Complex Regional Pain Syndrome
What is Complex Regional Pain Syndrome?
CRPS affects limbs that have been subject injury or trauma, the pain caused can last for up to or more than 12 weeks. Medical scientists believe that this condition is mainly caused by the malfunctioning or damaging of the peripheral and/or the central nervous system. Complex Regional Pain Syndrome is differentiated by excessive/prolonged pain and an astonishing or subtle change in the color of the skin, fluctuations in body temperature, and swelling of the limb.
The primary symptom of CRPS is constant pain, which can vary from mild or discomforting to excruciating. Some people experience a burning sensation in their limb whereas others feel a sort of needles and pins sensation. The pain can start from the affected area and can spread to the rest of the limb. Mentioned below are some other symptoms of CRPS:
- An alteration in skin texture, the affected area on your limb may appear very thin and/or shiny
- Intense perspiration on the affected region on the limb as well as other areas of the limb
- Nail and hair growth patterns area affected
- Stiffness in the entire limb or the affected area
- Complications in muscle movement, restriction in movement of the limb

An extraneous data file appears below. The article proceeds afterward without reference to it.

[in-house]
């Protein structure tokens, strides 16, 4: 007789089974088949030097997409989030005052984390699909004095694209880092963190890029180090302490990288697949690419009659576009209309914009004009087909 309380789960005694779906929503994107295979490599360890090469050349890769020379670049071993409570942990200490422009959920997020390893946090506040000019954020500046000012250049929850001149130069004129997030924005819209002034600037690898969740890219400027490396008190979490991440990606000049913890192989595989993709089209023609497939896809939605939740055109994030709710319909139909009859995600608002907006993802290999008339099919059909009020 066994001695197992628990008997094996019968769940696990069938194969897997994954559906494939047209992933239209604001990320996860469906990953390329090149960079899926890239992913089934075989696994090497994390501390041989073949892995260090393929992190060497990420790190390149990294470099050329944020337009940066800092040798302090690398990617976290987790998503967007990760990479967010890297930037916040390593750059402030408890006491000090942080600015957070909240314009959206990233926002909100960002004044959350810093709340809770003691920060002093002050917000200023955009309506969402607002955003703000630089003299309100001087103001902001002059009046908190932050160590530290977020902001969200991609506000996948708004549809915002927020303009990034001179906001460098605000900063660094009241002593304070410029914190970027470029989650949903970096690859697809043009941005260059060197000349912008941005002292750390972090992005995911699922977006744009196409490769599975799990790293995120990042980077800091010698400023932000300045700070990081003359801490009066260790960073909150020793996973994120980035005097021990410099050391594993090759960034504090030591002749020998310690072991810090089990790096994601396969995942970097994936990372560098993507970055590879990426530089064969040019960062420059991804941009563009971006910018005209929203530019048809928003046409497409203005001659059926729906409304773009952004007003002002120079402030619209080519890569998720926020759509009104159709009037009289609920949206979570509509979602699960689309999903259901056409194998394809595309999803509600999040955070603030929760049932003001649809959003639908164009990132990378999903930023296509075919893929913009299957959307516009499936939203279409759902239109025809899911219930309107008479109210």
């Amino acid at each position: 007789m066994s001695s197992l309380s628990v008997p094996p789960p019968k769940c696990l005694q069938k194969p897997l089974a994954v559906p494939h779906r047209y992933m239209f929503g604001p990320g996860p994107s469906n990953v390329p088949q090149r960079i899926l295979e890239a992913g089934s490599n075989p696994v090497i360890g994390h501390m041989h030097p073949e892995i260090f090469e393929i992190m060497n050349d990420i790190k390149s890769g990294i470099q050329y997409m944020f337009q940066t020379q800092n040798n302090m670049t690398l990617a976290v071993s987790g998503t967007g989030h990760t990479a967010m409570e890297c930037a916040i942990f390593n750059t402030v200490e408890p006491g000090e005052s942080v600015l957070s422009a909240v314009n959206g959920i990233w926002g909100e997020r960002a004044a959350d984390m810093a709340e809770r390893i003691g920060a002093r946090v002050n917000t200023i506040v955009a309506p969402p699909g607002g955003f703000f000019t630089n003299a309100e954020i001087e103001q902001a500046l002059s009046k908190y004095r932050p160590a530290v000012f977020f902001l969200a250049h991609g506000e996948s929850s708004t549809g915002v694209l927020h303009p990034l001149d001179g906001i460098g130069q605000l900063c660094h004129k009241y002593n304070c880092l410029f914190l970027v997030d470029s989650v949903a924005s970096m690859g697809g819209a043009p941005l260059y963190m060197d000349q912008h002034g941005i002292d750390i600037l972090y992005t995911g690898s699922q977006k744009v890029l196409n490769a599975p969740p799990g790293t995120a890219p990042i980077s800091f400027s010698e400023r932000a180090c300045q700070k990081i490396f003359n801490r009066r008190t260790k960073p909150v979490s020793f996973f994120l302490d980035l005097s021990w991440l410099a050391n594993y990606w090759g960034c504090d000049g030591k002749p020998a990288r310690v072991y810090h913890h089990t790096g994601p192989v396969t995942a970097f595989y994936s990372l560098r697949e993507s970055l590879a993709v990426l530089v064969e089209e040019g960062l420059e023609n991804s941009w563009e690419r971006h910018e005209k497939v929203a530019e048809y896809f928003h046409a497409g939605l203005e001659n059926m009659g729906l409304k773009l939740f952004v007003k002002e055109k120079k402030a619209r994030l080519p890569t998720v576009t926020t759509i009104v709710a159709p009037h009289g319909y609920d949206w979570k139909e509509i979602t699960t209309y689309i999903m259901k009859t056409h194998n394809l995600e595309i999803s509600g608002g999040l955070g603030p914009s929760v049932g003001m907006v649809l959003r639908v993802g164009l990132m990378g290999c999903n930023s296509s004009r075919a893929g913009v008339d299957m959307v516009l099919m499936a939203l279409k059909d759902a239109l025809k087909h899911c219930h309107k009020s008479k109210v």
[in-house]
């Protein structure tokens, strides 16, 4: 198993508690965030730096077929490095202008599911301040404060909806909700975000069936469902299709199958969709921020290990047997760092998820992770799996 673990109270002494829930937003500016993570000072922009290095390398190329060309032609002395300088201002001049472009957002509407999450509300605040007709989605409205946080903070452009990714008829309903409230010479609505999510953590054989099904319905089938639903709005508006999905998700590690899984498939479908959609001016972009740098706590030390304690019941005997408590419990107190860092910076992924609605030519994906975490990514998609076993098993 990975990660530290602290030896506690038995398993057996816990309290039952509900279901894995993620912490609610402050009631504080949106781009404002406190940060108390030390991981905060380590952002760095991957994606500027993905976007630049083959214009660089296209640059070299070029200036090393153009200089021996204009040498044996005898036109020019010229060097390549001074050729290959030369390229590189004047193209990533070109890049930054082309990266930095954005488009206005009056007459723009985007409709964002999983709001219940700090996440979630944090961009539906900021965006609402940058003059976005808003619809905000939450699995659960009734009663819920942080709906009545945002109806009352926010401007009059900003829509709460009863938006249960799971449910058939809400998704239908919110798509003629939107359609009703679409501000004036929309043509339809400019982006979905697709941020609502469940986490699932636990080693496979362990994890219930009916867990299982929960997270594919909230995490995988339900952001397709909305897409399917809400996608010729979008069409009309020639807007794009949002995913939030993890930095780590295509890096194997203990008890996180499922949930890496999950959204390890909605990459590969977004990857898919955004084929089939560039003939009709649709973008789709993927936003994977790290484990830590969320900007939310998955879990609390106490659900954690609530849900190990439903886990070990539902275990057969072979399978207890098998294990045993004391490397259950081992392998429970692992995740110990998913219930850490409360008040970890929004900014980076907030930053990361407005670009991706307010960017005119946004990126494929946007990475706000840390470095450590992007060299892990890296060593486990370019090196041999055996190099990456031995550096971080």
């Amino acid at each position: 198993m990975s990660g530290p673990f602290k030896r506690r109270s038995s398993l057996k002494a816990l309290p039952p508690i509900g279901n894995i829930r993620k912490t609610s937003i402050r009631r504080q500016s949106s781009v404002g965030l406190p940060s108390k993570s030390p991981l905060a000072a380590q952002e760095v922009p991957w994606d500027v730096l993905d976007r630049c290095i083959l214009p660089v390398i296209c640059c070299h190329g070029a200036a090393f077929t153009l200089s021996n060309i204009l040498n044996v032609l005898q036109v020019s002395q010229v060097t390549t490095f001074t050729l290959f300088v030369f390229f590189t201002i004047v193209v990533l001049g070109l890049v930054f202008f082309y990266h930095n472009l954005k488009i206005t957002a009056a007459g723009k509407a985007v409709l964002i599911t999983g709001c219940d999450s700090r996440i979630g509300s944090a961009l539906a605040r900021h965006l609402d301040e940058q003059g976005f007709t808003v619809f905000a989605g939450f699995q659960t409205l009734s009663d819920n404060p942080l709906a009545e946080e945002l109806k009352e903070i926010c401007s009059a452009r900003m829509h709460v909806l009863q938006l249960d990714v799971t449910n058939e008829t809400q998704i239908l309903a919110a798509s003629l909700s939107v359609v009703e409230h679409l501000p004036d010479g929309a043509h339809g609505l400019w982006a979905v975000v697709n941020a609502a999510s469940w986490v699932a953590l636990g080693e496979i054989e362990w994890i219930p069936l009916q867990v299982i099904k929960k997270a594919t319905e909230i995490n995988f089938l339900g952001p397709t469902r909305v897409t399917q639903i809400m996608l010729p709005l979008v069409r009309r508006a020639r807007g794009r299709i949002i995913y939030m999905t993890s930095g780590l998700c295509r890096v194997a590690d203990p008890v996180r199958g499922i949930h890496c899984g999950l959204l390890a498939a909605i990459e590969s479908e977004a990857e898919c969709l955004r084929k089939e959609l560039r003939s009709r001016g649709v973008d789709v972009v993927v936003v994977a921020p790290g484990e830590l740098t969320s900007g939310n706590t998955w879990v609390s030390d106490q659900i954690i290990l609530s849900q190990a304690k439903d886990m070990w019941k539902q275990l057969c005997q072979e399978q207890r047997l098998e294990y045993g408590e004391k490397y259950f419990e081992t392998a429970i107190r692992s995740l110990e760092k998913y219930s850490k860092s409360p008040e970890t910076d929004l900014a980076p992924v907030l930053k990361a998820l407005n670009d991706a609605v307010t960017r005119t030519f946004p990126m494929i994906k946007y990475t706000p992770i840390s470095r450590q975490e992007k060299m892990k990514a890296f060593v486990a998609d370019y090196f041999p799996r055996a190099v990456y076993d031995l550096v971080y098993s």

- Dystonia or unusual spasms and/or movement of the affected limb, it can also cause consistent jerking and tremors in that lamb
There are several effective treatments for CRPS, which include:
Rehabilitation Therapy: This type of therapy consists of a range of exercises to help keep the movement of the affected limb as smooth as possible by improving blood circulation, gradually eliminating the circulatory symptoms.
Psychotherapy: Another reason or cause for CRPS as well as other chronic pain conditions are varying psychological complications experienced by the individuals who has the problem as well as the mental stress of his/her family. Individuals with this pain disorder often experience depression, anxiety and PTSD. Psychotherapy involves treatments to eliminate these underlying conditions.
Medications: There are a plethora of medications available for effectively relief from CRPS, especially if used earlier on when the disorder develops. However, it is important to understand that a majority of medications prescribed for CRPS has not been approved by the FDA.
Lumbar Sympathetic Block or Stellate Ganglion Blocks – these are outpatient procedures that my block the pain producing nerves and “stop the cycle” of the pain. The lumbar block is for pain in the lower extremities, and the stellate block is for pain in the upper extremities.
Spinal Cord Stimulator Implant – If other treatments fail, this may be an excellent option for getting the pain under control and achieving a successful outcome.
Overall, the earlier CRPS is treated, the better the outcome. Over 75% good to excellent results are obtained if the condition is treated within 2 years of starting!